By May Ubeku
FOLLOWING the controversies that trailed former President Olusegun Obasanjo’s season of ‘letter writing’ during the administration of former President Goodluck Jonathan, it has now become a national tradition among the Nigerian populace to x-ray the integrity of a writer often tagged as ‘messenger’ and certify him/her ‘morally-fit’ before the contents of such letters are considered.
Being morally-fit means different things to different people. But to most Nigerians, the messenger must be free of corruption allegations and charges. The messenger must be known to have rejected political appointment(s) or refused to serve under a ‘corrupt’ government. The messenger should also have a clean bill of record of not making friends with politicians. And finally, the messenger must be an advocate of the ‘common man’. Without these qualities the messenger indisputably has a hole in his/her pouch. Therefore, such a person lacks the moral justification to criticize the government.
This was the case, when Elder statesman Obasanjo wrote a letter to former President Jonathan calling his attention to some national issues he felt the then president neglected. The Obasanjo letter stirred an unusual imbroglio with many divided along the ‘message and messenger line’.
Today, the same scenario is playing out with Governor Nasir El-rufai’s letter to President Muhammadu Buhari.
Should the president treat the content of El-rufai’s letter without putting his personality into consideration or disregard the letter due to the belligerent nature of the writer?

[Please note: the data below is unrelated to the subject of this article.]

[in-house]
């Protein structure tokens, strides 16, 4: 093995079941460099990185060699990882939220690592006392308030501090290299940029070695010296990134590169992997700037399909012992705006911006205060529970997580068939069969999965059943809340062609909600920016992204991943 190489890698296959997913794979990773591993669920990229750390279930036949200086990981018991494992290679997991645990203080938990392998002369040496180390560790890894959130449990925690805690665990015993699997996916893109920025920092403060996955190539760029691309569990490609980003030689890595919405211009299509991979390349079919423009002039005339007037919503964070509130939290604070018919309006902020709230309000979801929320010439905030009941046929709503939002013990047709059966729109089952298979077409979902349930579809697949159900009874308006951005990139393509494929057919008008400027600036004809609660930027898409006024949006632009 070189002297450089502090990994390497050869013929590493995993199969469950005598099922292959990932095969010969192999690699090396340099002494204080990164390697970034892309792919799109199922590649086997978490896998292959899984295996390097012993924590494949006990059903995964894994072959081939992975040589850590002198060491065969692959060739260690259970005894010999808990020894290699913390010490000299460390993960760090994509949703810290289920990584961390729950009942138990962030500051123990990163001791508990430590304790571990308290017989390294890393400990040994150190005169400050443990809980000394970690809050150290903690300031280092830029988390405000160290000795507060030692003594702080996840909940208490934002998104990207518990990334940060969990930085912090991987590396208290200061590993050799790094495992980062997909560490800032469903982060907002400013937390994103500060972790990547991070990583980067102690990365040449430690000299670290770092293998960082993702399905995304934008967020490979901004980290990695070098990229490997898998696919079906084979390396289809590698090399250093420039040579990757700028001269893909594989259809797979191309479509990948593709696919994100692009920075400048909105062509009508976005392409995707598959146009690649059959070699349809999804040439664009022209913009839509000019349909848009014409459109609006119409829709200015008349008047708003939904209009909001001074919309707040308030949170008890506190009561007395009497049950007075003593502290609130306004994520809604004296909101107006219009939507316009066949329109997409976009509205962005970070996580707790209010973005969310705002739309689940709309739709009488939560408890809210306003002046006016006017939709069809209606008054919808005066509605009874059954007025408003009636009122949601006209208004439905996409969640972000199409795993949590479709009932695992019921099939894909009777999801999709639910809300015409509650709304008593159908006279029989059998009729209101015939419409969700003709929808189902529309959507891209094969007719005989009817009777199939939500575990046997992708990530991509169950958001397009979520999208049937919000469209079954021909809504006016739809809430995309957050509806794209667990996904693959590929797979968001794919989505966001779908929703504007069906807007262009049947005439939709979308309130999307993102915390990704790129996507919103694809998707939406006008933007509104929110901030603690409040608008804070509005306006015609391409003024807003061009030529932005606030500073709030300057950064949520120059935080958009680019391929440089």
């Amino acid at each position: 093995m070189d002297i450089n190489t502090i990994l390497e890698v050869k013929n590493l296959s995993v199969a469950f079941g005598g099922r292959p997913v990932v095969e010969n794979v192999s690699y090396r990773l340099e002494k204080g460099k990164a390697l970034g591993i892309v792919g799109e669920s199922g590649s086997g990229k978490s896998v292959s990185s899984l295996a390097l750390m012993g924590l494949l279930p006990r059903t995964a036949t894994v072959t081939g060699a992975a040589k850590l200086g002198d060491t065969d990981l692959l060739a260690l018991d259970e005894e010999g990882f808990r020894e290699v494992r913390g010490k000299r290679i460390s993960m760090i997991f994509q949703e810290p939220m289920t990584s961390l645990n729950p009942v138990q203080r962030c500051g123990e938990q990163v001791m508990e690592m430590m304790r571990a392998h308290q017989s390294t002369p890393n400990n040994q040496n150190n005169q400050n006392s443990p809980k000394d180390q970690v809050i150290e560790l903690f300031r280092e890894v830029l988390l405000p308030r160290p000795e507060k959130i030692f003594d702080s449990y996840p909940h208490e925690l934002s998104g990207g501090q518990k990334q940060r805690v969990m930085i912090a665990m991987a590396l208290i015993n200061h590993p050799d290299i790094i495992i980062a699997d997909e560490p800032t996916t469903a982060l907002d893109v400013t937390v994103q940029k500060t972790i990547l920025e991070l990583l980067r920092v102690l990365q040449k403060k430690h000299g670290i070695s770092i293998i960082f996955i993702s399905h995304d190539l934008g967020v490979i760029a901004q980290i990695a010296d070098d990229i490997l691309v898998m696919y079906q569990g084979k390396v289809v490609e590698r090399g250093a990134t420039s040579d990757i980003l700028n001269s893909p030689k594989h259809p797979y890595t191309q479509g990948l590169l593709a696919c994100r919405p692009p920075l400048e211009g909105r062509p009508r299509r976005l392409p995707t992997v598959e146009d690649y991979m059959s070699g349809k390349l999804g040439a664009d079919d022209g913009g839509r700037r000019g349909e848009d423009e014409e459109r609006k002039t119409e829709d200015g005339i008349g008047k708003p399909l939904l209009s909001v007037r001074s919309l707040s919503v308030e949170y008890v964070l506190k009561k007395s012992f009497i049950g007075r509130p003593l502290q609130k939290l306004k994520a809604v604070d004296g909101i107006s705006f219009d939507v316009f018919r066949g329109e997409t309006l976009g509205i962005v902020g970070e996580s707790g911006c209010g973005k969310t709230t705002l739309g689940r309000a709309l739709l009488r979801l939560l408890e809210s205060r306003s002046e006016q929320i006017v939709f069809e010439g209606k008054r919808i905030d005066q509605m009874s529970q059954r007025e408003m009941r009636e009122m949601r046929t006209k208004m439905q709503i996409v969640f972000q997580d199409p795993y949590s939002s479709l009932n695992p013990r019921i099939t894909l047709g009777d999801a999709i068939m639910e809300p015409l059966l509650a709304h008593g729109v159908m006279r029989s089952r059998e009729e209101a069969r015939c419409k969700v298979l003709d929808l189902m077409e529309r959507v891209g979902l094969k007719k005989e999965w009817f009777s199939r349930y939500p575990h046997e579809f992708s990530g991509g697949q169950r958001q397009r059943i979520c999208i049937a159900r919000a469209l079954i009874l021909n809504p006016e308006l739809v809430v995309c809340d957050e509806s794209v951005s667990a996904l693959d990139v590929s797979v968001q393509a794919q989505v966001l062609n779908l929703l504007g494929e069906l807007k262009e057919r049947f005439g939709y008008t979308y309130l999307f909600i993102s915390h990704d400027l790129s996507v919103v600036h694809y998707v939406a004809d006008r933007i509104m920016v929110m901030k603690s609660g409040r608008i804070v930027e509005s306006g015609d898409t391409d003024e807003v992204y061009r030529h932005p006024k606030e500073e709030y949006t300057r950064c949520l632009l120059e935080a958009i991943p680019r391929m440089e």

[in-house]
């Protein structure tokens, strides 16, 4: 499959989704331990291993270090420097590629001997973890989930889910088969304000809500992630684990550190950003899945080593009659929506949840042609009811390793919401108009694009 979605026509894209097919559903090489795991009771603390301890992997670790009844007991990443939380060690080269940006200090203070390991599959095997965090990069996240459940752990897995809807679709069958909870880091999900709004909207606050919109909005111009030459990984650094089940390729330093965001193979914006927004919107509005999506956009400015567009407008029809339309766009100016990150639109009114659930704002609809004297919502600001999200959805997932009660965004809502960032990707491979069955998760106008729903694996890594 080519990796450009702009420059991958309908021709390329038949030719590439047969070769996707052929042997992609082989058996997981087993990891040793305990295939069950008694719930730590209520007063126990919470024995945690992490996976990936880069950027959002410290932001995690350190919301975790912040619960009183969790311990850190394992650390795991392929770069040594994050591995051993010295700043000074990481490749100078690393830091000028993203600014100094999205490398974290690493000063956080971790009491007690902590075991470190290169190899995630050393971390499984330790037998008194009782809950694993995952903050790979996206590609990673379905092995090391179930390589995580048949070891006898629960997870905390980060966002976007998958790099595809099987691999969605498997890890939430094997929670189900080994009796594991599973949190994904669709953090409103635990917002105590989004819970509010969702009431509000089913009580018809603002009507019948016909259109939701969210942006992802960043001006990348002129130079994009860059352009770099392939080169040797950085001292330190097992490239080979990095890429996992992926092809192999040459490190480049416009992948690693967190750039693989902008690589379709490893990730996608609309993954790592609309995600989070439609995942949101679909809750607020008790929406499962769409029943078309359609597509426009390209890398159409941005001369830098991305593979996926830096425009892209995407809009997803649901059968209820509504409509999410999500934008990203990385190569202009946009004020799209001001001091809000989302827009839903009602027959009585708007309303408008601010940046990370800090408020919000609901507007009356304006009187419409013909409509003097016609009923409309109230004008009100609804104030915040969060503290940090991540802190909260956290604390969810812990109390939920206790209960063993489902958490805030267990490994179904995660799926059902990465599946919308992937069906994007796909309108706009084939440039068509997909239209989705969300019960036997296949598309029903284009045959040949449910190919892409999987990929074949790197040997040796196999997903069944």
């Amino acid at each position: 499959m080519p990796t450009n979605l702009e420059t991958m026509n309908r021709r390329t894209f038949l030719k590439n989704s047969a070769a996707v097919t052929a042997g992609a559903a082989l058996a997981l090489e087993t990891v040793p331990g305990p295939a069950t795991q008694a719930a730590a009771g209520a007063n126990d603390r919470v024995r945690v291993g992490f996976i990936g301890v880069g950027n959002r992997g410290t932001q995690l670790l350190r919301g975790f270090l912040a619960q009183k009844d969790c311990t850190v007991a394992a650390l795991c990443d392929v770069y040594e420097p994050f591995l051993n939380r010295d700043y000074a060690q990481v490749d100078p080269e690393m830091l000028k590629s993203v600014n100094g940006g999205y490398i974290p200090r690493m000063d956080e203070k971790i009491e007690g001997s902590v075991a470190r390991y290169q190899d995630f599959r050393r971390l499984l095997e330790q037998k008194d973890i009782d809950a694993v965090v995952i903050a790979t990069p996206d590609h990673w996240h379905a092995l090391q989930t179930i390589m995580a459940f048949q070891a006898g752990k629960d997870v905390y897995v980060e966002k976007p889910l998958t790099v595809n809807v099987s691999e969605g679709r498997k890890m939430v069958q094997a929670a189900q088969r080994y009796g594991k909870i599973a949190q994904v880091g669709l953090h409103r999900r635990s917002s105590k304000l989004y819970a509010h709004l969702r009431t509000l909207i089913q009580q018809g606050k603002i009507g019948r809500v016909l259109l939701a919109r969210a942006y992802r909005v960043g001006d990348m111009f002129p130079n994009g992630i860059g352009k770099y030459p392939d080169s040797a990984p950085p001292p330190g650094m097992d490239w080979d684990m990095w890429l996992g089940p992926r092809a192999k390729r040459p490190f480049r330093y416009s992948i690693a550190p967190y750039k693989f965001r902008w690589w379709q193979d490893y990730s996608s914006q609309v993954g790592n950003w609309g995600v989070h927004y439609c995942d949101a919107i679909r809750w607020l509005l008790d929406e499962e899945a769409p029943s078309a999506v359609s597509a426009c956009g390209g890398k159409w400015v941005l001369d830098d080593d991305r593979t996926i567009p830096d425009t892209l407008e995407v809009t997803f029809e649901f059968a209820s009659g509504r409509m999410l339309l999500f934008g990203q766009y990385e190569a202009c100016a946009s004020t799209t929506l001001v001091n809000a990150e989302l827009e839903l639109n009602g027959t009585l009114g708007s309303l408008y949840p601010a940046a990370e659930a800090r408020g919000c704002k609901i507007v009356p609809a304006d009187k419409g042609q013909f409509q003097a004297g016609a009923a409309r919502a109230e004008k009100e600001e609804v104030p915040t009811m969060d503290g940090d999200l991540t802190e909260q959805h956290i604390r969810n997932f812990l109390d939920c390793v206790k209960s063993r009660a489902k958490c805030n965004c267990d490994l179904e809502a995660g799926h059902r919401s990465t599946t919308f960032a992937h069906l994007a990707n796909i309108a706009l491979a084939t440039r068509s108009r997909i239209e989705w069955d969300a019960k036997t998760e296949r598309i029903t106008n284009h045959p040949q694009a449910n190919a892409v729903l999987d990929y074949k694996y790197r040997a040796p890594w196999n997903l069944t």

Nasir El-rufai is one man who seems to thrive in controversies. From his time as FCT Minister which was characterized by massive ‘unacceptable’ demolition of buildings; his contentious book of his account in the public service; his divisive comments on national issues and to his inability to manage the recent massacres in Southern Kaduna. These incidents have kept the Accidental Public Servant on the bad side of spotlight.
A man who is alleged to have tolerated the massacres of Christians, using state powers to intimidate critics is definitely ‘morally unfit’ to write a letter criticizing a sitting president, the Nigerian tradition has adjudged him. But looking critically at the issues dissected by El-rufai in his letter, one cannot but acknowledge the fact that the messenger has a strong message bothering on critical national issues that needs the urgent attention of Mr. President.
In his letter to Buhari, El-rufai stated that the failure of Buhari to deliver his campaign promises to Nigeria as president will ultimately affect his public rating as a Governor, regardless of his performance as one. This is clearly linked to the fact that both men belong to the same political party – All Progressive Congress (APC) that came into power on the mantra of ‘change’ to better the lives of Nigerians. This assertion by El-rufai is a known fact that cannot be denied.
Describing the present state of the economy as calamitous, El-rufai asked the president to urgently revamp the economy as the APC can no longer continue to blame the Peoples Democratic Party (PDP) for its inability to manage the economy. “We cannot after more than a year in office continue to rely only on this ‘blame them’ explanation”, he stated.
El-rufai also condemned Buhari’s lopsided appointments. Stating that his refusal to carry party members along and his frosty relationship with the formal and informal National Working Committee may spell doom for the APC.
“Another crisis is likely to be created if the current system of appointments persists with the composition of boards of Parastatals”, El-rufai wrote.
According to El-rufai, “In my honest opinion, we have made this situation worse by failing to be proactive in taking some political economic and governance decisions in a timely manner.”
No doubt, Buhari who was meant to be Nigeria’s messiah is the man plunging Nigeria into unredeemable economic crisis. last experienced 33 years ago.
Irrespective of the moral colouration of the messenger, Mr. President must understand that “the APC government is not doing well.”